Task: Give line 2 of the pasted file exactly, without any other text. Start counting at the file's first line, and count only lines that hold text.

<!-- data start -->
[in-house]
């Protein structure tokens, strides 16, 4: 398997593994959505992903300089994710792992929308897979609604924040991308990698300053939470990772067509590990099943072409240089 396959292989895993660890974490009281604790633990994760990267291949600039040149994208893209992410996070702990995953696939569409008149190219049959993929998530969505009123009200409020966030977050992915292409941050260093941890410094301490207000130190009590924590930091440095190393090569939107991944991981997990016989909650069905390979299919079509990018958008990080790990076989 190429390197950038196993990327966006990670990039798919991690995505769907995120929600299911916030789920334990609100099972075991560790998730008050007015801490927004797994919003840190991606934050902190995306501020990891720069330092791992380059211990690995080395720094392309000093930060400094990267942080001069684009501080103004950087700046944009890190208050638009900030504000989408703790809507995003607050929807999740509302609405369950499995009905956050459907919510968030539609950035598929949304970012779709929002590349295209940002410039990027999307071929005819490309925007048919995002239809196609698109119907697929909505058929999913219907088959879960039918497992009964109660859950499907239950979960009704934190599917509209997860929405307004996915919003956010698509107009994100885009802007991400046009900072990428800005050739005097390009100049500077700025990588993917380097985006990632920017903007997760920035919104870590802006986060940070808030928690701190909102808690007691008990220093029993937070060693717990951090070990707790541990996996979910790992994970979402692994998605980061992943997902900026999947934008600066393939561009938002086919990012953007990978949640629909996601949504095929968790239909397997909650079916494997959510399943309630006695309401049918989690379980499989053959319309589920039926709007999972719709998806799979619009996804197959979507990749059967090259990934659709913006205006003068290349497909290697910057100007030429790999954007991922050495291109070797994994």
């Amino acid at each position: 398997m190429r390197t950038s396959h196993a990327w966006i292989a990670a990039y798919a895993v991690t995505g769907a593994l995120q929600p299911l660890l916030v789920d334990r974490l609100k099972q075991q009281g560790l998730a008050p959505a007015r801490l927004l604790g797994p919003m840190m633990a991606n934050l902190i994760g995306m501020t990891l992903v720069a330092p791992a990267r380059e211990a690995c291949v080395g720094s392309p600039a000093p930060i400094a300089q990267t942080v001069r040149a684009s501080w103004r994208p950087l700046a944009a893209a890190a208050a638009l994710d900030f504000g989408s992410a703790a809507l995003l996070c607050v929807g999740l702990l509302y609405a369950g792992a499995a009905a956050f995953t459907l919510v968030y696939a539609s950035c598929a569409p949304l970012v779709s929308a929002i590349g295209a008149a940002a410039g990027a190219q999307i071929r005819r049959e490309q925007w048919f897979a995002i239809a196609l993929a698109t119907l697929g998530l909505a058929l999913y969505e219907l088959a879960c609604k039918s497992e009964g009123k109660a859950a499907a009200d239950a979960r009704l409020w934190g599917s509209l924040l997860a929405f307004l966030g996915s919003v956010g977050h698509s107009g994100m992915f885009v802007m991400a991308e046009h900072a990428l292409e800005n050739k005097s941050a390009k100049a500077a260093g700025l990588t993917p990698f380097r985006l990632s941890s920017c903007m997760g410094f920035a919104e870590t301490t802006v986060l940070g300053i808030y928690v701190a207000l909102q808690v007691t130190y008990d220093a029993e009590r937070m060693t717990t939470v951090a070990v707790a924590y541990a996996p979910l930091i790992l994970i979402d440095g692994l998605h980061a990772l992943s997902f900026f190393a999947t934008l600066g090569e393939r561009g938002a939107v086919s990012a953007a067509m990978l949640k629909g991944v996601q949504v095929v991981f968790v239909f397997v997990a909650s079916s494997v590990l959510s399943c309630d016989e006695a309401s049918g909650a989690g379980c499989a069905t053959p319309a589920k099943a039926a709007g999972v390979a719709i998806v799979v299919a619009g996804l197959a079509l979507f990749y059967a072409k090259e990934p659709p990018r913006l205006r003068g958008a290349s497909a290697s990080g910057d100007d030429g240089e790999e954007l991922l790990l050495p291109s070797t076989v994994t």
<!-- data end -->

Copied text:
């Protein structure tokens, strides 16, 4: 398997593994959505992903300089994710792992929308897979609604924040991308990698300053939470990772067509590990099943072409240089 396959292989895993660890974490009281604790633990994760990267291949600039040149994208893209992410996070702990995953696939569409008149190219049959993929998530969505009123009200409020966030977050992915292409941050260093941890410094301490207000130190009590924590930091440095190393090569939107991944991981997990016989909650069905390979299919079509990018958008990080790990076989 190429390197950038196993990327966006990670990039798919991690995505769907995120929600299911916030789920334990609100099972075991560790998730008050007015801490927004797994919003840190991606934050902190995306501020990891720069330092791992380059211990690995080395720094392309000093930060400094990267942080001069684009501080103004950087700046944009890190208050638009900030504000989408703790809507995003607050929807999740509302609405369950499995009905956050459907919510968030539609950035598929949304970012779709929002590349295209940002410039990027999307071929005819490309925007048919995002239809196609698109119907697929909505058929999913219907088959879960039918497992009964109660859950499907239950979960009704934190599917509209997860929405307004996915919003956010698509107009994100885009802007991400046009900072990428800005050739005097390009100049500077700025990588993917380097985006990632920017903007997760920035919104870590802006986060940070808030928690701190909102808690007691008990220093029993937070060693717990951090070990707790541990996996979910790992994970979402692994998605980061992943997902900026999947934008600066393939561009938002086919990012953007990978949640629909996601949504095929968790239909397997909650079916494997959510399943309630006695309401049918989690379980499989053959319309589920039926709007999972719709998806799979619009996804197959979507990749059967090259990934659709913006205006003068290349497909290697910057100007030429790999954007991922050495291109070797994994």